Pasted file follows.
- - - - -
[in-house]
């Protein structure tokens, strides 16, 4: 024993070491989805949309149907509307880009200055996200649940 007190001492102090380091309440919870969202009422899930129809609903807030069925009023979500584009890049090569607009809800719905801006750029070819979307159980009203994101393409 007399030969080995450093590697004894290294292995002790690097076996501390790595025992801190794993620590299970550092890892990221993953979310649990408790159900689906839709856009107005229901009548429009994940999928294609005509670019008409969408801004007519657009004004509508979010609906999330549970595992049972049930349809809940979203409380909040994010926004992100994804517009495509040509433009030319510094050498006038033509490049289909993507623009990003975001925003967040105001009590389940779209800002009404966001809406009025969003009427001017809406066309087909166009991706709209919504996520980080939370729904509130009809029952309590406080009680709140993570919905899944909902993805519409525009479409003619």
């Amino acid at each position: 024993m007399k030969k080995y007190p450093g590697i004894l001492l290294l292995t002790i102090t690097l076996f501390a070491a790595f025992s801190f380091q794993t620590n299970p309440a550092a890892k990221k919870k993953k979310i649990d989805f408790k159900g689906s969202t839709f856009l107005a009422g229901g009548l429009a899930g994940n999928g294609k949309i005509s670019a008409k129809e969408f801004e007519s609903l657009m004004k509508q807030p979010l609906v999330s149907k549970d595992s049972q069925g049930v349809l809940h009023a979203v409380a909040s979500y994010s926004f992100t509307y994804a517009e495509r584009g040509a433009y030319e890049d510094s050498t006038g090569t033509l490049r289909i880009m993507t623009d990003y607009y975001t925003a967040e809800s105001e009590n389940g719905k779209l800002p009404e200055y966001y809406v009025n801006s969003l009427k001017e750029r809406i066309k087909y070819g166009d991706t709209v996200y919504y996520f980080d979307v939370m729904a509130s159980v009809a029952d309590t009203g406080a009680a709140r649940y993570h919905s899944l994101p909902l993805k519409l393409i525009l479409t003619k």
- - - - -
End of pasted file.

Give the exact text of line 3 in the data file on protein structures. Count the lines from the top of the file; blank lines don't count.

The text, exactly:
């Amino acid at each position: 024993m007399k030969k080995y007190p450093g590697i004894l001492l290294l292995t002790i102090t690097l076996f501390a070491a790595f025992s801190f380091q794993t620590n299970p309440a550092a890892k990221k919870k993953k979310i649990d989805f408790k159900g689906s969202t839709f856009l107005a009422g229901g009548l429009a899930g994940n999928g294609k949309i005509s670019a008409k129809e969408f801004e007519s609903l657009m004004k509508q807030p979010l609906v999330s149907k549970d595992s049972q069925g049930v349809l809940h009023a979203v409380a909040s979500y994010s926004f992100t509307y994804a517009e495509r584009g040509a433009y030319e890049d510094s050498t006038g090569t033509l490049r289909i880009m993507t623009d990003y607009y975001t925003a967040e809800s105001e009590n389940g719905k779209l800002p009404e200055y966001y809406v009025n801006s969003l009427k001017e750029r809406i066309k087909y070819g166009d991706t709209v996200y919504y996520f980080d979307v939370m729904a509130s159980v009809a029952d309590t009203g406080a009680a709140r649940y993570h919905s899944l994101p909902l993805k519409l393409i525009l479409t003619k």